John Locke

1632 (Wrington, England) – 1704 (High Laver)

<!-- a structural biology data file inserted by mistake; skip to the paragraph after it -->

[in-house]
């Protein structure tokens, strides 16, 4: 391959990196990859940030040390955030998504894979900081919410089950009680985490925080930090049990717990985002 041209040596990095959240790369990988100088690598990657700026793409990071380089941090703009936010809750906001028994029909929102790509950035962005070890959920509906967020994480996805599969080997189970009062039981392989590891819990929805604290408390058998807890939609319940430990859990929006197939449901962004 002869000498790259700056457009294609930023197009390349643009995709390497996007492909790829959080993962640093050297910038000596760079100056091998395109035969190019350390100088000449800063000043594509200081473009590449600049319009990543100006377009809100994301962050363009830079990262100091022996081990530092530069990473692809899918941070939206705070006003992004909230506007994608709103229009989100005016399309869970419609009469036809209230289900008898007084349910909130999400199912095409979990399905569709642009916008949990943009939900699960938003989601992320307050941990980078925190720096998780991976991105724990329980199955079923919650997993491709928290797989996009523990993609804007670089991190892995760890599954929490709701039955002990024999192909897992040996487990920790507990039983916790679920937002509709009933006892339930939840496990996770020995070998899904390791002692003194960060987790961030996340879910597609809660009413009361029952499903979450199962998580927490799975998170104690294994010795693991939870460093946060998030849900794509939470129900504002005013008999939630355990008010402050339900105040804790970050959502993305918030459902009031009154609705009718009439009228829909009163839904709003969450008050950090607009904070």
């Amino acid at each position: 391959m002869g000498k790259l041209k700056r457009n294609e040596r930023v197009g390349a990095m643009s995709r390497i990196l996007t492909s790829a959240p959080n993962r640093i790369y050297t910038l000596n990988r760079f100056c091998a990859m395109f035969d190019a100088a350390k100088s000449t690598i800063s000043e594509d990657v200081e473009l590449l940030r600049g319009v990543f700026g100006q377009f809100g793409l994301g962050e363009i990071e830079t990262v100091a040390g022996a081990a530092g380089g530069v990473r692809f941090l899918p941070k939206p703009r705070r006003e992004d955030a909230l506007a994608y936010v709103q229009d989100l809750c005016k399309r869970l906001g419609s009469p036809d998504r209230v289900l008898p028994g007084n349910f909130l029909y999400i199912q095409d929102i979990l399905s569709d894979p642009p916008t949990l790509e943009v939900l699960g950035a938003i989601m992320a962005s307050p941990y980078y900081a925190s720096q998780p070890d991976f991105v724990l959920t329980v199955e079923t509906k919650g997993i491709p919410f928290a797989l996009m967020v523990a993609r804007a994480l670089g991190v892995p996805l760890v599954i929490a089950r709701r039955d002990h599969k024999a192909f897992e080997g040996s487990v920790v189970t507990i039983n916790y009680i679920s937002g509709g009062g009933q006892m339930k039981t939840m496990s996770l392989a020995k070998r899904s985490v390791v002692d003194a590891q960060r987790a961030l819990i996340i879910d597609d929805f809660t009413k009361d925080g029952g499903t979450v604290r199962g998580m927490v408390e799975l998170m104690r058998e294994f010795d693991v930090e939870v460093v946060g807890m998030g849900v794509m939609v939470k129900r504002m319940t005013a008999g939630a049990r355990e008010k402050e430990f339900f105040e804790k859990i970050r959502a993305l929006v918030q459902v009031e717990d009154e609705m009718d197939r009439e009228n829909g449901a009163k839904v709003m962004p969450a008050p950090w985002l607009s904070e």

Locke’s empirically-based account of the mind (like his good friend Newton’s of the physical universe) was a corner-stone of the Enlightenment. His acquaintance and scientific mentor Boyle probably introduced Descartes’ ideas to him; he in turn influenced Rousseau and Voltaire. Wren, Hooke and Dryden were fellow school-students. He was closely involved with the experimentalist group around John Wilkins in Oxford – Willis, Lower and Wren, and Boyle and his assistant Hooke, were members. Huygens confirmed the soundness of Newton’s maths for him; Wycherley was a close friend. Locke told Boyle that miners’ “terrible apprehensions” stopped him getting his barometer underground.